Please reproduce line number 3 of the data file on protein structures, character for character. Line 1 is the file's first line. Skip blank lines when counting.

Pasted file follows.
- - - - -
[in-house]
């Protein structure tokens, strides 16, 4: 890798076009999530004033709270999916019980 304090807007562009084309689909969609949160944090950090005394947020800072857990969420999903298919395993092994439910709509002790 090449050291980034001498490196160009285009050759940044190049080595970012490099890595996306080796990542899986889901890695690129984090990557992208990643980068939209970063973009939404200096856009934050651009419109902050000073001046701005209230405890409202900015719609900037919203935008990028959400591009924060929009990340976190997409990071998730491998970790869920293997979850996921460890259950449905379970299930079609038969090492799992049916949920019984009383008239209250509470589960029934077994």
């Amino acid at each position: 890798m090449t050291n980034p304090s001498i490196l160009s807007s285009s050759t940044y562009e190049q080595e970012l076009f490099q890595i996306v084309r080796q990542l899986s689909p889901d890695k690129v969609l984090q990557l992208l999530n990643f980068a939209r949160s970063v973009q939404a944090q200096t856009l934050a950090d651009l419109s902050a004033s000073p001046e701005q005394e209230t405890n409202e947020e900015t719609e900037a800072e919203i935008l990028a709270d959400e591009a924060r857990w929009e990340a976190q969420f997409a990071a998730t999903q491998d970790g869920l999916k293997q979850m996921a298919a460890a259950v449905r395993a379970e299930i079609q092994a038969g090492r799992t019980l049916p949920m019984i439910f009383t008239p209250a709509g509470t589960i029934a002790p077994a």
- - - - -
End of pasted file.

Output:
């Amino acid at each position: 890798m090449t050291n980034p304090s001498i490196l160009s807007s285009s050759t940044y562009e190049q080595e970012l076009f490099q890595i996306v084309r080796q990542l899986s689909p889901d890695k690129v969609l984090q990557l992208l999530n990643f980068a939209r949160s970063v973009q939404a944090q200096t856009l934050a950090d651009l419109s902050a004033s000073p001046e701005q005394e209230t405890n409202e947020e900015t719609e900037a800072e919203i935008l990028a709270d959400e591009a924060r857990w929009e990340a976190q969420f997409a990071a998730t999903q491998d970790g869920l999916k293997q979850m996921a298919a460890a259950v449905r395993a379970e299930i079609q092994a038969g090492r799992t019980l049916p949920m019984i439910f009383t008239p209250a709509g509470t589960i029934a002790p077994a």